What it is:
GDP gap refers to the disparity between an economy's actual total output and its possible total output.
How it works/Example:
A country's GDP gap is mathematically expressed in the following way and serves as an indicator of where an economy stands in the business cycle:
Gap = Actual – Potential
Measured as an indication of the number of jobs in an economy (labor productivity) a positive gap value indicates an expansion. This means there is still room for the economy to expand, because demand is growing faster than supply and the economy is overproducing with its current resources. This means full employment is exceeded and there is a demand for more workers. Conversely, a negative gap value indicates that an economy is underproducing with its current resources, and the economy is not at full employment. Therefore, there are recessionary pressures. A gap value of zero indicates that an economy is operating at its full capacity and at its most efficient point.
To illustrate, suppose a country's actual GDP is $1 billion and that its potential GDP is $850 million. The gap of $150 million indicates that the country is likely in a period of expansion and probably has a shortage of workers.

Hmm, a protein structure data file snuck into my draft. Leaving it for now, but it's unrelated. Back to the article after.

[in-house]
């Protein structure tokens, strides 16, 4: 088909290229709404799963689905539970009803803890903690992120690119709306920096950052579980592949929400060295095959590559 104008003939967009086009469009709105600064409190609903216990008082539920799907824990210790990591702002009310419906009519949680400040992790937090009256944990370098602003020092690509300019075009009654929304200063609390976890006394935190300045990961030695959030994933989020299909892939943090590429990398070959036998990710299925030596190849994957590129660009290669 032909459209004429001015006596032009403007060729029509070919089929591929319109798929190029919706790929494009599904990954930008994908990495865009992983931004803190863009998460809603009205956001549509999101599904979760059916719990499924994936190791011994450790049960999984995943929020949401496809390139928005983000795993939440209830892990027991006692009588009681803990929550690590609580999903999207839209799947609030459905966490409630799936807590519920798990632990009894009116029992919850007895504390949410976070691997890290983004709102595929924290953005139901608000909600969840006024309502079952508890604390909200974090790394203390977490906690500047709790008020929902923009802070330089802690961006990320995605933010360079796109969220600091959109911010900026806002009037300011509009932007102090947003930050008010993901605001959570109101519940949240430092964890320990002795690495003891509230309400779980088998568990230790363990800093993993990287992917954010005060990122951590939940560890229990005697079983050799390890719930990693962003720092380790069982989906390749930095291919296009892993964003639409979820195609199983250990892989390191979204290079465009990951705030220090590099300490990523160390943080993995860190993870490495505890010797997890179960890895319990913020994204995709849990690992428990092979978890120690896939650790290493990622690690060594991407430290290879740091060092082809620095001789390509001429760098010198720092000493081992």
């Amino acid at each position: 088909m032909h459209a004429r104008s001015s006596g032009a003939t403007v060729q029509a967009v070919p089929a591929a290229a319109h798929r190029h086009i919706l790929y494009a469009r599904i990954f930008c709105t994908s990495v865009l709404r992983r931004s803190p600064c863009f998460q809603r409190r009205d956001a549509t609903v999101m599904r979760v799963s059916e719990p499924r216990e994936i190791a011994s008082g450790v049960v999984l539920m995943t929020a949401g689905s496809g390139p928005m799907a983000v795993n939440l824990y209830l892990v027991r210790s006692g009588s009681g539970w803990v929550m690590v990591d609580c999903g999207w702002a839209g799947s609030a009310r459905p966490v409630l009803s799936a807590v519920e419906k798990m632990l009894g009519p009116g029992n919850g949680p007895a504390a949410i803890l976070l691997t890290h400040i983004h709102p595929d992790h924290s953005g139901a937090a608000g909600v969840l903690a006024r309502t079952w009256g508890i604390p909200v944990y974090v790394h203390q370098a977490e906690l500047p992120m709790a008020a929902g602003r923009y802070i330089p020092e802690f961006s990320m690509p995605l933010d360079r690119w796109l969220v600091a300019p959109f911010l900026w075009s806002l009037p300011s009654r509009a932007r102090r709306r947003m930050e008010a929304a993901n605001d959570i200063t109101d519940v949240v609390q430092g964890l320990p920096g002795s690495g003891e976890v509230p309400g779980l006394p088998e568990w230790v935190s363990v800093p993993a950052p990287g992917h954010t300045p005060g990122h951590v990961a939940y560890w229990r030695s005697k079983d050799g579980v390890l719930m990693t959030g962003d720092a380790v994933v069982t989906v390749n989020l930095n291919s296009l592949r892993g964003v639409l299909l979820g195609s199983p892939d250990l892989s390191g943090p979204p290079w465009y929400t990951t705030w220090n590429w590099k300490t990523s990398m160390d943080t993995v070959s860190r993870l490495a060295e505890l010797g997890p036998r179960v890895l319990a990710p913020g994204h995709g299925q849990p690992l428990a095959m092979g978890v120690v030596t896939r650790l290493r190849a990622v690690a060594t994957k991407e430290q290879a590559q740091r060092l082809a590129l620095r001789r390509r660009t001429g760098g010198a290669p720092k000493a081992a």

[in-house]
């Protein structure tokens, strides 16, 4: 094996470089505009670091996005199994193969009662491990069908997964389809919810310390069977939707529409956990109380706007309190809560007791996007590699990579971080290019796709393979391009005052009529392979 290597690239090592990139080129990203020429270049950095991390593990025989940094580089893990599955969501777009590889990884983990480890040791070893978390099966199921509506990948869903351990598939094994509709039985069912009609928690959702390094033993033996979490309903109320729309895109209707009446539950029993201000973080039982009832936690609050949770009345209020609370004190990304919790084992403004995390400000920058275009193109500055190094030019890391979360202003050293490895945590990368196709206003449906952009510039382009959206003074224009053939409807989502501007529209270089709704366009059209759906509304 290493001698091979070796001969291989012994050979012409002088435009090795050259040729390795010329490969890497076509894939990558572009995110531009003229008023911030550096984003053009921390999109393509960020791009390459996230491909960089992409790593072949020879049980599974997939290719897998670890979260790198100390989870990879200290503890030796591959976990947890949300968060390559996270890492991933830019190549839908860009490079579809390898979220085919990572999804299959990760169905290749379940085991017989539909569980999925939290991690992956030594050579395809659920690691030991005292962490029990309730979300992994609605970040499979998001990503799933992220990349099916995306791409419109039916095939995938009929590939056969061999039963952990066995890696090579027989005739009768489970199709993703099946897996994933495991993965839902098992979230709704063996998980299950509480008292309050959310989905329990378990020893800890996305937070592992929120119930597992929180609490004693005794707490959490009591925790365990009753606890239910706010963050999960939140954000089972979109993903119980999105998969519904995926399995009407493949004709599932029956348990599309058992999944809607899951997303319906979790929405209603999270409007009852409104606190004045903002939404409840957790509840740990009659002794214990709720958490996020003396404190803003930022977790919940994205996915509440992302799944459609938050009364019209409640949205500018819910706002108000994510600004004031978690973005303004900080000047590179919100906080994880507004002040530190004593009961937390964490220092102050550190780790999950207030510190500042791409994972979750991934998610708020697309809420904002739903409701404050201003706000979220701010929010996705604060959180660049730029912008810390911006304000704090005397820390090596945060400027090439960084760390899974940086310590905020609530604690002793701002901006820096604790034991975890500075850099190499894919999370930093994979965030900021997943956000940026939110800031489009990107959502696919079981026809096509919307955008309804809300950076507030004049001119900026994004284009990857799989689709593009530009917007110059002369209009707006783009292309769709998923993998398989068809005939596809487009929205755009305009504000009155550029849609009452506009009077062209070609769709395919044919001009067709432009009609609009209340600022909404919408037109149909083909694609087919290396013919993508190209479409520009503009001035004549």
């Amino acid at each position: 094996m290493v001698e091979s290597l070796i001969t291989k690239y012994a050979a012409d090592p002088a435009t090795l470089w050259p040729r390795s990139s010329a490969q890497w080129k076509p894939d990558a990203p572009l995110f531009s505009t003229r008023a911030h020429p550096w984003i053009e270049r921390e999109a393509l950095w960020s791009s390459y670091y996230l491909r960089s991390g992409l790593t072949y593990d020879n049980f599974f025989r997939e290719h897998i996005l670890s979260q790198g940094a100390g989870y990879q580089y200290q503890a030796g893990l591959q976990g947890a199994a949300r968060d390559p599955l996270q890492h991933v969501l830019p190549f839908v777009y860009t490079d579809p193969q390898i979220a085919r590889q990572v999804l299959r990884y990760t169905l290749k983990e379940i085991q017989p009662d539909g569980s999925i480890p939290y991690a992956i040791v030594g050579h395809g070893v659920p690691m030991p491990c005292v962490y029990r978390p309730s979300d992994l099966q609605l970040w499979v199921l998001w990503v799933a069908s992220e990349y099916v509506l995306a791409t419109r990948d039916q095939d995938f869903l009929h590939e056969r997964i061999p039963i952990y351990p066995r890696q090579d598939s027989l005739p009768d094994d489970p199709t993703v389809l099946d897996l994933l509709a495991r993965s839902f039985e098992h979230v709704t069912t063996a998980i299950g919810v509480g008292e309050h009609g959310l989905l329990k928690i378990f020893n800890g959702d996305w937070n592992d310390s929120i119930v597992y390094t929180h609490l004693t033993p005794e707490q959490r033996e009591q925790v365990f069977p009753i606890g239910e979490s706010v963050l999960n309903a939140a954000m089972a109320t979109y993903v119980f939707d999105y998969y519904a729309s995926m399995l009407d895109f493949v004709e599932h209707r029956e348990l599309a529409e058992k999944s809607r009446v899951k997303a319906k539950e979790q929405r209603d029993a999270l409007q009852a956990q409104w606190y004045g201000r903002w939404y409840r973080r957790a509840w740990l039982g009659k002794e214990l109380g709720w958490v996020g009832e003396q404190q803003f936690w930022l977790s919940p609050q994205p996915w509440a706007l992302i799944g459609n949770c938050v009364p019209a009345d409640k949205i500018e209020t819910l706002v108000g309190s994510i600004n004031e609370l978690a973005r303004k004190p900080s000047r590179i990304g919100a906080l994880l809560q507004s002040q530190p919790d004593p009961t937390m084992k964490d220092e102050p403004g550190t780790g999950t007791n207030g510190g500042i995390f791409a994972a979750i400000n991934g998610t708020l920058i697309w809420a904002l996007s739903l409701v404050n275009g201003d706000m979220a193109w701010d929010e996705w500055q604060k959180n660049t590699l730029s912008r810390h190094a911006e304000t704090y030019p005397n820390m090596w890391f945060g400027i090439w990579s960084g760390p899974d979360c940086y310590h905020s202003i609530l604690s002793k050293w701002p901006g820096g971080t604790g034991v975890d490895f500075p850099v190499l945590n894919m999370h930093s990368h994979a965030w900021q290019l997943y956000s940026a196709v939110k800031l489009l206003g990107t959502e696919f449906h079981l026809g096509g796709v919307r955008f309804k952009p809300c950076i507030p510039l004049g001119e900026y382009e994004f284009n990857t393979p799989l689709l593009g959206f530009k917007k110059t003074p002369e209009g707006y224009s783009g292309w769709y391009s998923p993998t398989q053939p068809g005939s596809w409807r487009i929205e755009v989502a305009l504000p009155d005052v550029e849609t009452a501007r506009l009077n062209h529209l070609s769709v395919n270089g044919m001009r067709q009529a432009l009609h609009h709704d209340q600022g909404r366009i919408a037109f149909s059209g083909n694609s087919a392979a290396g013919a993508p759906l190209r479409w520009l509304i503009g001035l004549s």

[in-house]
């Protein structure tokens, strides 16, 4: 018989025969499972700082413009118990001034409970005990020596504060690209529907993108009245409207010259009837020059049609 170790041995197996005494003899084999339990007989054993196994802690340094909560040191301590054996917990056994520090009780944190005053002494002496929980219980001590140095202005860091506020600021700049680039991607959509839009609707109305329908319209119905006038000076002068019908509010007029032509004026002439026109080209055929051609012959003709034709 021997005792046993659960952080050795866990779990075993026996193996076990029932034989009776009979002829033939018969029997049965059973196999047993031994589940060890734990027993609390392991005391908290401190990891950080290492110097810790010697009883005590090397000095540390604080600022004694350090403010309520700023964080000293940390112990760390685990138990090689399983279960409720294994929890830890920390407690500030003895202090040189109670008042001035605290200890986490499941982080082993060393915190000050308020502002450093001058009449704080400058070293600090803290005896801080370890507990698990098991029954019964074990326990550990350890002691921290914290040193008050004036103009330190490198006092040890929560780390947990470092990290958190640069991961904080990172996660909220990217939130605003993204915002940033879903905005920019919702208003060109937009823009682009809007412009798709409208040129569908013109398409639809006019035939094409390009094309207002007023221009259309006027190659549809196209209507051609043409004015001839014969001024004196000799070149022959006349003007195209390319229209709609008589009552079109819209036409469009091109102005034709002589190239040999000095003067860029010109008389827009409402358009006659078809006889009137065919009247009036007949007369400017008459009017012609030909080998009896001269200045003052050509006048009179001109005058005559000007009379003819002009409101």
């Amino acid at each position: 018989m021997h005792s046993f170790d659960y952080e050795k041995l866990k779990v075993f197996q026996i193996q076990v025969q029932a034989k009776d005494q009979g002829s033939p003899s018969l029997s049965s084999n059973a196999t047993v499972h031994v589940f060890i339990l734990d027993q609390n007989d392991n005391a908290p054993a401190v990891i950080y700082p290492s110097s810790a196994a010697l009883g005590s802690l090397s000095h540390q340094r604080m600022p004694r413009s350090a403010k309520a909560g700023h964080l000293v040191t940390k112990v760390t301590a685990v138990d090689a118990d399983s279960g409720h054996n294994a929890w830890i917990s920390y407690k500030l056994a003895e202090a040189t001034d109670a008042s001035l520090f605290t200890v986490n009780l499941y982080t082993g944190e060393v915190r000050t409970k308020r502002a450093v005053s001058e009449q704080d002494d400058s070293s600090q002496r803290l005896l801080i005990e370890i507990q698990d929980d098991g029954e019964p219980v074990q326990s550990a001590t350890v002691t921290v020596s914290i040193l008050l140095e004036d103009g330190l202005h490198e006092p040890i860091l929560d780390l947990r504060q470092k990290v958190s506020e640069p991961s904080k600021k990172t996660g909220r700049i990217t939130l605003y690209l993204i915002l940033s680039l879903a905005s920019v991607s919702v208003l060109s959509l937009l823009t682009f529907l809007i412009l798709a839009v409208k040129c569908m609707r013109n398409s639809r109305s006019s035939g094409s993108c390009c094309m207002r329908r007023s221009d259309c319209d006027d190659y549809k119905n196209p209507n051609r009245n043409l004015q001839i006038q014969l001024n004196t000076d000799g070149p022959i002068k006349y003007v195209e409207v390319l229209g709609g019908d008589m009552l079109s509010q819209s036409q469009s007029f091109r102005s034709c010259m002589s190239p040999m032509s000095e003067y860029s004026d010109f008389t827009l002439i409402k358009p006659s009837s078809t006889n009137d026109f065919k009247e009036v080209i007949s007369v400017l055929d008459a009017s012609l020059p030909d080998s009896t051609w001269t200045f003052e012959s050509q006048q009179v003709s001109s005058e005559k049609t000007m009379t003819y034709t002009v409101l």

Why it matters:
The GDP gap indicates how efficiently a country is using its productive resources (i.e. aggregate capital assets, raw materials, capital funds, etc.). It also reflects, in terms of expansion, the amount of productive opportunity lost due to employment deficits.
In general central banks and governments try to keep the GDP gap as small as possible, because both positive and negative values indicate inefficiency. Both monetary policy and fiscal policy are used to moderate consumption and investment levels. In macroeconomic theory, positive GDP gaps can indicate inflation and negative gaps can indicate recessions.